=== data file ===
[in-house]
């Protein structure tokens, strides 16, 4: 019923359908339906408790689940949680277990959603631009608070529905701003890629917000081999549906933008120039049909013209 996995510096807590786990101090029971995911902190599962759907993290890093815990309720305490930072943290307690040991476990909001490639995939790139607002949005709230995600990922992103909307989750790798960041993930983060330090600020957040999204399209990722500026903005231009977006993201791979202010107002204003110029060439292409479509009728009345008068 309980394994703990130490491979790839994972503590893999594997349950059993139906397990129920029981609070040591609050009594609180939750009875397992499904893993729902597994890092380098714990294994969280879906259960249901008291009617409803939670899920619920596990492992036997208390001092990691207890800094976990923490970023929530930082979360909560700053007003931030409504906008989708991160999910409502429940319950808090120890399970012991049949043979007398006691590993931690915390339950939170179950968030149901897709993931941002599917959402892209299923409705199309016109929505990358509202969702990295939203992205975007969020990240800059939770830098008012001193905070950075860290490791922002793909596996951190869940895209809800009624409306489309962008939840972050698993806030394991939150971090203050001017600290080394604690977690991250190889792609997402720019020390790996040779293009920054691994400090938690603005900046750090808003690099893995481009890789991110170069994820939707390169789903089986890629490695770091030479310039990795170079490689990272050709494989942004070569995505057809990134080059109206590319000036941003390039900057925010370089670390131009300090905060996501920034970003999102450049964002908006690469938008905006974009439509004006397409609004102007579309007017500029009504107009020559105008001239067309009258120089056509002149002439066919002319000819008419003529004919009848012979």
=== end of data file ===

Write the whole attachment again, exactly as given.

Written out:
[in-house]
């Protein structure tokens, strides 16, 4: 019923359908339906408790689940949680277990959603631009608070529905701003890629917000081999549906933008120039049909013209 996995510096807590786990101090029971995911902190599962759907993290890093815990309720305490930072943290307690040991476990909001490639995939790139607002949005709230995600990922992103909307989750790798960041993930983060330090600020957040999204399209990722500026903005231009977006993201791979202010107002204003110029060439292409479509009728009345008068 309980394994703990130490491979790839994972503590893999594997349950059993139906397990129920029981609070040591609050009594609180939750009875397992499904893993729902597994890092380098714990294994969280879906259960249901008291009617409803939670899920619920596990492992036997208390001092990691207890800094976990923490970023929530930082979360909560700053007003931030409504906008989708991160999910409502429940319950808090120890399970012991049949043979007398006691590993931690915390339950939170179950968030149901897709993931941002599917959402892209299923409705199309016109929505990358509202969702990295939203992205975007969020990240800059939770830098008012001193905070950075860290490791922002793909596996951190869940895209809800009624409306489309962008939840972050698993806030394991939150971090203050001017600290080394604690977690991250190889792609997402720019020390790996040779293009920054691994400090938690603005900046750090808003690099893995481009890789991110170069994820939707390169789903089986890629490695770091030479310039990795170079490689990272050709494989942004070569995505057809990134080059109206590319000036941003390039900057925010370089670390131009300090905060996501920034970003999102450049964002908006690469938008905006974009439509004006397409609004102007579309007017500029009504107009020559105008001239067309009258120089056509002149002439066919002319000819008419003529004919009848012979």